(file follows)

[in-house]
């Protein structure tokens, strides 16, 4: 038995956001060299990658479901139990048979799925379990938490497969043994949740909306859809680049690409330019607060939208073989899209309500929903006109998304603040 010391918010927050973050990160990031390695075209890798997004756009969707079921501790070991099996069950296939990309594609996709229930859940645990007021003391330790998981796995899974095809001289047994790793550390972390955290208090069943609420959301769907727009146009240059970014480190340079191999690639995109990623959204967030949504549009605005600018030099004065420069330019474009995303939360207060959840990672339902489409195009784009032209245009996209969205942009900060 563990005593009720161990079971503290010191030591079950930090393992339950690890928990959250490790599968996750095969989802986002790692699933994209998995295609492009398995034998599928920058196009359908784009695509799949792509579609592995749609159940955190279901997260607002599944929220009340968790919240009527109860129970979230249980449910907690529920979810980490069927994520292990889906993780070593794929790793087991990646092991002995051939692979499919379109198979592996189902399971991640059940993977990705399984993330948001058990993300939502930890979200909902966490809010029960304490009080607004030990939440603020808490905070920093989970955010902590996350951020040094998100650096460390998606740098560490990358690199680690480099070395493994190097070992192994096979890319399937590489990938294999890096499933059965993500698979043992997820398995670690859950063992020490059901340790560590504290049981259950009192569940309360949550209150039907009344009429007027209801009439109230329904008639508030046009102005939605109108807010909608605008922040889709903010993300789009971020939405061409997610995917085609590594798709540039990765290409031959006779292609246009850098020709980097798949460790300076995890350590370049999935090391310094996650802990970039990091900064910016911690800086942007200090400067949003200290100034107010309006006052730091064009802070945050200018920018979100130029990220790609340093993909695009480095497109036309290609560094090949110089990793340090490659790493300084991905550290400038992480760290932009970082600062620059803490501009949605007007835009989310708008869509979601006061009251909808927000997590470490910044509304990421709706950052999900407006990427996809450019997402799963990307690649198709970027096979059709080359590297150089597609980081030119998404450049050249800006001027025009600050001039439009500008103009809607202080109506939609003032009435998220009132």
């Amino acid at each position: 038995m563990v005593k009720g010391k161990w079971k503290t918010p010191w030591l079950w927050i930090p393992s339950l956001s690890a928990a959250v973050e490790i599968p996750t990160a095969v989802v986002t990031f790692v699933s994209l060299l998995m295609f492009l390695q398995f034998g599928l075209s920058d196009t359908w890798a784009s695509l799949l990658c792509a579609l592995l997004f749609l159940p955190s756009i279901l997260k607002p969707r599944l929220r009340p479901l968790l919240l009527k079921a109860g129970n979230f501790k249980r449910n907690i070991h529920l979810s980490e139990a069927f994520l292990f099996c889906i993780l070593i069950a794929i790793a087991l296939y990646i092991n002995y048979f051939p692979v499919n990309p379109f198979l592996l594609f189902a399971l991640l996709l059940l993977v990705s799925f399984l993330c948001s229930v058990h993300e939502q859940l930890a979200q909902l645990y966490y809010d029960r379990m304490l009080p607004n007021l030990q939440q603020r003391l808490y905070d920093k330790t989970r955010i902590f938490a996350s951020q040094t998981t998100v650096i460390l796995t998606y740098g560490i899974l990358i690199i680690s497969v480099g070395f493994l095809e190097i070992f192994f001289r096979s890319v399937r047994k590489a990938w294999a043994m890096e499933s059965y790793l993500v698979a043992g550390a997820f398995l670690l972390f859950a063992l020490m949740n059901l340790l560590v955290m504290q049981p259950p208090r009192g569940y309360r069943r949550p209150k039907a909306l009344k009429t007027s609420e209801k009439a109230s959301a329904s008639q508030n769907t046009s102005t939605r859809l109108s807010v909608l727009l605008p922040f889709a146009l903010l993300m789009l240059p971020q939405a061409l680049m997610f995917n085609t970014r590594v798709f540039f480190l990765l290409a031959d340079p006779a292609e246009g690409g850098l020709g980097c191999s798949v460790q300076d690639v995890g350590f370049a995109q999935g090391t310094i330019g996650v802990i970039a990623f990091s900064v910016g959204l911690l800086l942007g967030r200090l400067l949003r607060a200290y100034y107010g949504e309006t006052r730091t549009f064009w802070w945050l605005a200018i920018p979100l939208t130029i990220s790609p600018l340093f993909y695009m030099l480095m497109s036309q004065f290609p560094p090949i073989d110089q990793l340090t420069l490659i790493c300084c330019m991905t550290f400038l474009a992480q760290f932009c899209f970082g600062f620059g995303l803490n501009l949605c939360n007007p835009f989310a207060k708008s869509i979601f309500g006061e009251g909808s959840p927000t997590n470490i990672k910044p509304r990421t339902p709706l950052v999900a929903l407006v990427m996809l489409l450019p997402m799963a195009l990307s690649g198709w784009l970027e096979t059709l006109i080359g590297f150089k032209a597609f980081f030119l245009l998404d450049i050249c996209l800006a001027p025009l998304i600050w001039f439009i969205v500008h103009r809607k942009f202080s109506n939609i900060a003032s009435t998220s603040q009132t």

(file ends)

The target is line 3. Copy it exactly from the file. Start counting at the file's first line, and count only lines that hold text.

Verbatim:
């Amino acid at each position: 038995m563990v005593k009720g010391k161990w079971k503290t918010p010191w030591l079950w927050i930090p393992s339950l956001s690890a928990a959250v973050e490790i599968p996750t990160a095969v989802v986002t990031f790692v699933s994209l060299l998995m295609f492009l390695q398995f034998g599928l075209s920058d196009t359908w890798a784009s695509l799949l990658c792509a579609l592995l997004f749609l159940p955190s756009i279901l997260k607002p969707r599944l929220r009340p479901l968790l919240l009527k079921a109860g129970n979230f501790k249980r449910n907690i070991h529920l979810s980490e139990a069927f994520l292990f099996c889906i993780l070593i069950a794929i790793a087991l296939y990646i092991n002995y048979f051939p692979v499919n990309p379109f198979l592996l594609f189902a399971l991640l996709l059940l993977v990705s799925f399984l993330c948001s229930v058990h993300e939502q859940l930890a979200q909902l645990y966490y809010d029960r379990m304490l009080p607004n007021l030990q939440q603020r003391l808490y905070d920093k330790t989970r955010i902590f938490a996350s951020q040094t998981t998100v650096i460390l796995t998606y740098g560490i899974l990358i690199i680690s497969v480099g070395f493994l095809e190097i070992f192994f001289r096979s890319v399937r047994k590489a990938w294999a043994m890096e499933s059965y790793l993500v698979a043992g550390a997820f398995l670690l972390f859950a063992l020490m949740n059901l340790l560590v955290m504290q049981p259950p208090r009192g569940y309360r069943r949550p209150k039907a909306l009344k009429t007027s609420e209801k009439a109230s959301a329904s008639q508030n769907t046009s102005t939605r859809l109108s807010v909608l727009l605008p922040f889709a146009l903010l993300m789009l240059p971020q939405a061409l680049m997610f995917n085609t970014r590594v798709f540039f480190l990765l290409a031959d340079p006779a292609e246009g690409g850098l020709g980097c191999s798949v460790q300076d690639v995890g350590f370049a995109q999935g090391t310094i330019g996650v802990i970039a990623f990091s900064v910016g959204l911690l800086l942007g967030r200090l400067l949003r607060a200290y100034y107010g949504e309006t006052r730091t549009f064009w802070w945050l605005a200018i920018p979100l939208t130029i990220s790609p600018l340093f993909y695009m030099l480095m497109s036309q004065f290609p560094p090949i073989d110089q990793l340090t420069l490659i790493c300084c330019m991905t550290f400038l474009a992480q760290f932009c899209f970082g600062f620059g995303l803490n501009l949605c939360n007007p835009f989310a207060k708008s869509i979601f309500g006061e009251g909808s959840p927000t997590n470490i990672k910044p509304r990421t339902p709706l950052v999900a929903l407006v990427m996809l489409l450019p997402m799963a195009l990307s690649g198709w784009l970027e096979t059709l006109i080359g590297f150089k032209a597609f980081f030119l245009l998404d450049i050249c996209l800006a001027p025009l998304i600050w001039f439009i969205v500008h103009r809607k942009f202080s109506n939609i900060a003032s009435t998220s603040q009132t």